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AGRICULTURE

India gets first biofortified sorghum with higher iron & zinc content
Saturday, 07 July, 2018, 08 : 00 AM [IST]
Our Bureau, Mumbai
India’s first biofortified sorghum (jowar), with significantly higher iron and zinc than regular sorghum, was formally launched recently. Developed by the International Crops Research Institute for the Semi-Arid Tropics (ICRISAT), the improved variety, ICSR 14001, was released as Parbhani Shakti for cultivation by Vasantrao Naik Marathwada Krishi Vidyapeeth (VNMKV), Maharashtra.

It offers a cost-effective and sustainable solution to address micronutrient deficiency. A memorandum of understanding (MoU) was inked by ICRISAT and VNMKV for large-scale seed production and dissemination.

Speaking at the programme to celebrate the launch, A S Dhawan, vice-chancellor, VNMKV, said, “We are glad to partner in this important initiative that offers a solution to a major concern like high anaemia rates among women and children in India. Extensive studies on Parbhani Shakti were carried out on our research fields, and we are happy to partner in efforts that will have a bigger impact.”

Peter Carberry, director general (acting), ICRISAT, said, “Our belief statement emphasises that all people have a right to nutritious food. Biofortification is an important approach we take, as it is cost-effective and sustainable. It addresses hidden hunger with no additional cost to its regular consumers, and often sorghum is the cheapest cereal available in the market.”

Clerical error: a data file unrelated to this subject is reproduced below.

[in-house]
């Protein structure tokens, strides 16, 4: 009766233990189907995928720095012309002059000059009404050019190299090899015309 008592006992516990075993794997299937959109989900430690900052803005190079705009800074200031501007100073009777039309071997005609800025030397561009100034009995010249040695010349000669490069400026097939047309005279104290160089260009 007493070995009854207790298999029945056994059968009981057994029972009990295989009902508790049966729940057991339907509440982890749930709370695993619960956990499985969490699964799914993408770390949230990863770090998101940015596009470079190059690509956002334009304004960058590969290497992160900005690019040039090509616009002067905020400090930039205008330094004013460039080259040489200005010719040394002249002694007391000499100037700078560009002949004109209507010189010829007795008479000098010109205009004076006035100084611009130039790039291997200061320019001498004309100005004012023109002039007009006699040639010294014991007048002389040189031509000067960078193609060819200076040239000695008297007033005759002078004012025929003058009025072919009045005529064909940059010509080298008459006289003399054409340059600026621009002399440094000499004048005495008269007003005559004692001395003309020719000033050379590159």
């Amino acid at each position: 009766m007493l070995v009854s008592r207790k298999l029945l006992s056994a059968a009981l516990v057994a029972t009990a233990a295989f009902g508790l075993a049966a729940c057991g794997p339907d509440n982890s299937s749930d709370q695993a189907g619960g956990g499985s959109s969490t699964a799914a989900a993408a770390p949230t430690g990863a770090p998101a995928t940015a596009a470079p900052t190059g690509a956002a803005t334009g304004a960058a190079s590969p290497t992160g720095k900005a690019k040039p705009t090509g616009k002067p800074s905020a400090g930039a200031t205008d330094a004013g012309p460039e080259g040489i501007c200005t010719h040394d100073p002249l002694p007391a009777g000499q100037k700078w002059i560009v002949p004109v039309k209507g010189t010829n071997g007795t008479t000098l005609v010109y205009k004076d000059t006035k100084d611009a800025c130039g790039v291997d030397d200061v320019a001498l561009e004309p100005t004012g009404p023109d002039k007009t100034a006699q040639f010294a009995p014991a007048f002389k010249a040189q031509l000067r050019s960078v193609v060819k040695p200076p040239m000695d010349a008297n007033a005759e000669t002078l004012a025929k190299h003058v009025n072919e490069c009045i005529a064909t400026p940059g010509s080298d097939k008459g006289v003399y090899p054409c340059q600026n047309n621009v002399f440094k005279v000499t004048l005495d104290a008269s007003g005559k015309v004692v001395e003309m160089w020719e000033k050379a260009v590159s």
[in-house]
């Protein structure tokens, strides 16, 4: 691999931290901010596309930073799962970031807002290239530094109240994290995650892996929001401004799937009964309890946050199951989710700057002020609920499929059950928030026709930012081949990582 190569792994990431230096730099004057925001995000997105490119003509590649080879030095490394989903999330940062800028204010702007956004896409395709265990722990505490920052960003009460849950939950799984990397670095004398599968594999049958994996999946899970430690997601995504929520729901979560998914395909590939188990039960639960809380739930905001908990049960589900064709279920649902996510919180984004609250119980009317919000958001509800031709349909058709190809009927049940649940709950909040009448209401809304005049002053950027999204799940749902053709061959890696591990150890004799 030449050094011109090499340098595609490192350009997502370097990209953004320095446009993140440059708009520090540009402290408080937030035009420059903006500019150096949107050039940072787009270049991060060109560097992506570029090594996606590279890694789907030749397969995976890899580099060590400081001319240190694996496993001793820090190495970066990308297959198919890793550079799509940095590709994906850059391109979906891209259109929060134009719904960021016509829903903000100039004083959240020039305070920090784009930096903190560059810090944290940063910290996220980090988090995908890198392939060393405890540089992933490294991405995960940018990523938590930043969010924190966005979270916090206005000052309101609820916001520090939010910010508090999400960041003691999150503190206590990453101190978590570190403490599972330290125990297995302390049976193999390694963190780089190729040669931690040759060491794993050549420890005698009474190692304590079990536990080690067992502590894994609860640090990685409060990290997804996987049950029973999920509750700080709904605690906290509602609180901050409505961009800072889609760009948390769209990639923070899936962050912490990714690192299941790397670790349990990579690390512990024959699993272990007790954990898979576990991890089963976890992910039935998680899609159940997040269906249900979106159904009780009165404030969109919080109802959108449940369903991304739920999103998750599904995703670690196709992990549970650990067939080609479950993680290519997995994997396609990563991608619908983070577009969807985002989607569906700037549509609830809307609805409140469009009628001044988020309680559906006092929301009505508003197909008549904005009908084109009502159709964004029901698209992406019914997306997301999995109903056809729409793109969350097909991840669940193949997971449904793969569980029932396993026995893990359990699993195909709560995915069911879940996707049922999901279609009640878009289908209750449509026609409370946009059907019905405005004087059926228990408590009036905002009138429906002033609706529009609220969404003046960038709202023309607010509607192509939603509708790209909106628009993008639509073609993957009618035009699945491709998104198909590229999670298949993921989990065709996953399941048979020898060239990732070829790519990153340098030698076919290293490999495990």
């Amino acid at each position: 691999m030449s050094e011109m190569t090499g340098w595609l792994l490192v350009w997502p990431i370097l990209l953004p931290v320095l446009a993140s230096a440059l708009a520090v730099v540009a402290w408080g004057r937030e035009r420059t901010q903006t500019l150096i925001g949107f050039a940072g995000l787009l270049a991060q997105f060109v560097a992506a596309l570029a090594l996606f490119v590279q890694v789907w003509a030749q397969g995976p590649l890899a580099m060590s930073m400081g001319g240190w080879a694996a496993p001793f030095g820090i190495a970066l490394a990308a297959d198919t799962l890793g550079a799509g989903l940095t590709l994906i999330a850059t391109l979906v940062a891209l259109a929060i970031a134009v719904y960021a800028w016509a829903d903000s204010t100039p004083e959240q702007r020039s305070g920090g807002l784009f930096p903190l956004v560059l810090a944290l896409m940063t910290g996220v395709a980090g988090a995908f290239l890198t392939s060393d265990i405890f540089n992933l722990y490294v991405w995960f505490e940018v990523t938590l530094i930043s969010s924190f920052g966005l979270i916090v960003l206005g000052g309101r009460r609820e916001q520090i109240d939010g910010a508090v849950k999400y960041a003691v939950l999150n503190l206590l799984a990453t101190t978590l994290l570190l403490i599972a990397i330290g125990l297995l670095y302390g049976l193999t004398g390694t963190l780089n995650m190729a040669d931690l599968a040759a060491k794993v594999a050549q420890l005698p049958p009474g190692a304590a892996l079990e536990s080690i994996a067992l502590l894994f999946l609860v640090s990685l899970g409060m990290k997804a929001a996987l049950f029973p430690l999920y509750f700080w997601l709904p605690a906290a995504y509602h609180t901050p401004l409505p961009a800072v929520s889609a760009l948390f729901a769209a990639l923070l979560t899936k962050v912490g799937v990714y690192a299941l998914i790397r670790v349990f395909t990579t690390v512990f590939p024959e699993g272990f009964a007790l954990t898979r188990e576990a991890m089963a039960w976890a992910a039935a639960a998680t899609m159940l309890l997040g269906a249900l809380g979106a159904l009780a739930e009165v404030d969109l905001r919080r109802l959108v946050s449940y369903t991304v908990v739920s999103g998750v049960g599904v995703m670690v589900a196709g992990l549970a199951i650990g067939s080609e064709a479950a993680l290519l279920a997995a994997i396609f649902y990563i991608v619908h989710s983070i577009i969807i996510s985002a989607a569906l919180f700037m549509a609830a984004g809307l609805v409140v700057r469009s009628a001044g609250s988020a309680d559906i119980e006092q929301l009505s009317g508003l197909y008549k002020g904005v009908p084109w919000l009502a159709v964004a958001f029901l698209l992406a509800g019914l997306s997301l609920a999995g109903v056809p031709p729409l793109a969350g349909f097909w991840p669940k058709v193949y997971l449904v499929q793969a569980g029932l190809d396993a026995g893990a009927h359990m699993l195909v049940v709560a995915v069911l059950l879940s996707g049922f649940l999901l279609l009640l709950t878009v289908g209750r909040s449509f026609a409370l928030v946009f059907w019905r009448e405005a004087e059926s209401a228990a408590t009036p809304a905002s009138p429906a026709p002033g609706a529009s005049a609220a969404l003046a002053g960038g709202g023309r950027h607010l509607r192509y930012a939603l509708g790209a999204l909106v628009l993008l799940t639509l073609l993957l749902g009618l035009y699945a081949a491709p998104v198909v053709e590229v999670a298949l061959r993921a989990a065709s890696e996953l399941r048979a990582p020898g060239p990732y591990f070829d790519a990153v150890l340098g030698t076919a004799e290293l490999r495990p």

Talking of the many advantages of the new variety, Ashok Kumar, principal scientist, ICRISAT, said, “Parbhani Shakti developed through several years of work through conventional breeding has an average grain iron concentration of 45 parts per million (ppm) and zinc 32 ppm.”

“This is considerably higher than varieties that are currently being cultivated in India which have about 30 ppm iron and 20 ppm zinc. Besides it has higher protein (11.9 per cent) and low phytate content (4.14mg/100g) compared to 10 per cent protein and 7mg/100g phytates content in most sorghum cultivars. Low-phytate means increased bioavailability of nutrients. We are very happy that this kind of breakthrough has been achieved in India,” he added.

This improved sorghum variety was developed by ICRISAT under HarvestPlus – sorghum biofortification project and was tested as PVK 1009 in the state of Maharashtra and in the All India Co-ordinated Sorghum Improvement Project (AICSIP) Trials.

It was released as a rainy season variety (Kharif) but it can be grown in post-rainy (Rabi) and summer seasons. The yield levels are higher (more than 5.0 t ha-1) in post-rainy and summer seasons with irrigation. When grown in the summer, it can tolerate higher temperatures (41°C) at flowering and seed setting, but the flowering may be delayed (80 days).

Sunanda Shinde and Ahilyabai Shinde, farmers from Manoli village, Manvat TQ, Parbhani District, were a part of the participatory field trials. They said, “We got a higher yield of 10-15 per cent, and it also has the preferred market traits. This makes it an attractive option, and we are happy we are among the first farmers to use it.”
 
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